"Historically, they make the finals," my friend said to some spectators who were interested in watching us dance.
I had to think pretty hard about her statement; it seemed too good to be true. But yes, my partner and I have generally made finals. We're not top 6 in the nation or anything, but at a decent quarter- to semi-final, we usually get to that coveted last round.
That was not the case last weekend.
And I'm okay with that.
We were dancing "at home" in a small, but devoted semi-final and we didn't make the last cut. Many of my students and other audience members expressed their disapproval of the result ("You was robbed!" "Those judges!" "I had you winning!").
But let's be serious...
I watched the Rising Star (more or less the preliminaries to the Open Professional events) the night before and saw some great dancing. Great dancing that might (or might not) be better than mine.
I looked at the list of names in my heat and could immediately tell you the top three placements. Using simple math, that means there's three spots left in the final. And remember those great Rising Star dancers from the night before? I liked them, the judges liked at least half of them, and those judges haven't even seen me dance yet.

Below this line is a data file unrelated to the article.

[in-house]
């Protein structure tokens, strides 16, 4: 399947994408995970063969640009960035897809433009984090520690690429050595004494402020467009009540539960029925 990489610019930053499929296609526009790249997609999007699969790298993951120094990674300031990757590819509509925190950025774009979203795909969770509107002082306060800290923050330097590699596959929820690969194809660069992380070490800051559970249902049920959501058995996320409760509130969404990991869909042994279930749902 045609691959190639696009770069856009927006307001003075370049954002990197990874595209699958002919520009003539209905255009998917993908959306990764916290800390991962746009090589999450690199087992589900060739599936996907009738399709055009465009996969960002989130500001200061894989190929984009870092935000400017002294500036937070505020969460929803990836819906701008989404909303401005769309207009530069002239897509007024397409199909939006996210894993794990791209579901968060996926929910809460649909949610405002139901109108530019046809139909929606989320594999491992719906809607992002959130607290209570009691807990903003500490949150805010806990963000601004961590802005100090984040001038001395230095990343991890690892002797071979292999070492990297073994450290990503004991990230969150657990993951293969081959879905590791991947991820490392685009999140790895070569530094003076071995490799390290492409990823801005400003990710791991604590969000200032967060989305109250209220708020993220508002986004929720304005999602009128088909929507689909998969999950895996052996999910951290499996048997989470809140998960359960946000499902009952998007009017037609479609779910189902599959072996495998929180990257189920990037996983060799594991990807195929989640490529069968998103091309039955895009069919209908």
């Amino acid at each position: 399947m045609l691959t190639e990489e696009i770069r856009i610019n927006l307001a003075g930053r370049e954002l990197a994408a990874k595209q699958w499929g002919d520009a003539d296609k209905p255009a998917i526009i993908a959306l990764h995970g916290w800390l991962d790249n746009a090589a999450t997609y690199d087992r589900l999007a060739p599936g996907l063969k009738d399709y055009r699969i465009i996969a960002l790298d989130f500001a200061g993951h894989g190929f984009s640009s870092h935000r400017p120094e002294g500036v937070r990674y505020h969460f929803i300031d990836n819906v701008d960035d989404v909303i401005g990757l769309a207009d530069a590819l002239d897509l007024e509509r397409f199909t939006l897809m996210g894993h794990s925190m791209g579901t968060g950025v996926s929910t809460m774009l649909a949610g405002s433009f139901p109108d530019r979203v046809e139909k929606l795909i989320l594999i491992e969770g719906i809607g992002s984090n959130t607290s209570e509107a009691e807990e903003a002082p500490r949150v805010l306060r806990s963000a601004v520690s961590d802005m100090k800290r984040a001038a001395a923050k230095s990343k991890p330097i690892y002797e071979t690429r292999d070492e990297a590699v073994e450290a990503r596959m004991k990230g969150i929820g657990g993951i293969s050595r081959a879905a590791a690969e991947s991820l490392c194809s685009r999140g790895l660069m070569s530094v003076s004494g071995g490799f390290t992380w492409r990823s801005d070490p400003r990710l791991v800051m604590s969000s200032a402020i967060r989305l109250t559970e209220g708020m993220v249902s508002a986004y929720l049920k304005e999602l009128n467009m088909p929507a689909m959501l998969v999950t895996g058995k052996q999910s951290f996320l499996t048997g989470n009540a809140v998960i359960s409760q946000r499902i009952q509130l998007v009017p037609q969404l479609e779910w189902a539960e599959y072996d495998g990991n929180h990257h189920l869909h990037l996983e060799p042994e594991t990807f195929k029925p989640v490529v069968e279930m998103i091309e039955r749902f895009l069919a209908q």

You might recall I have four kids, one that's under a year old. Being totally kick-ass less than a year after having a baby is a trick. And not one I'm sure I have down pat.
We've gotten new choreography in the last year as well. Another baby, of sorts. And it has felt HORRIBLE at the last two comps we did. Like, panic-attack-inducing, career-questioning AWFUL.
So I was hoping to be do several things during my time on the floor...
A) not use my "thinking face", which is a hilarious, but performance-inappropriate facial expression.
B) follow my dude. I knew there'd be some situations in floor craft and I wanted to give him reign (since some of my problems in the past have been trying to help).
C) be brave. Get close to people where I might usually "be nice" (and go way overboard doing so). Throw myself around the way I know I'm supposed to and the way that makes our choreography work (you know, that whole counter-balance thing). Emote. Do my M*F*ing thing.
D) have fun. The previous comps had been sooooooo bad and I didn't want any part of yuckiness again.
These might sound like RIDICULOUS goals for a professional dancer to have, but there you have it.
Well, the second I walked on the floor, I felt good. I felt like I was supposed to be there. Like I fit in.
And I crushed those goals.
Happy dancing, fools.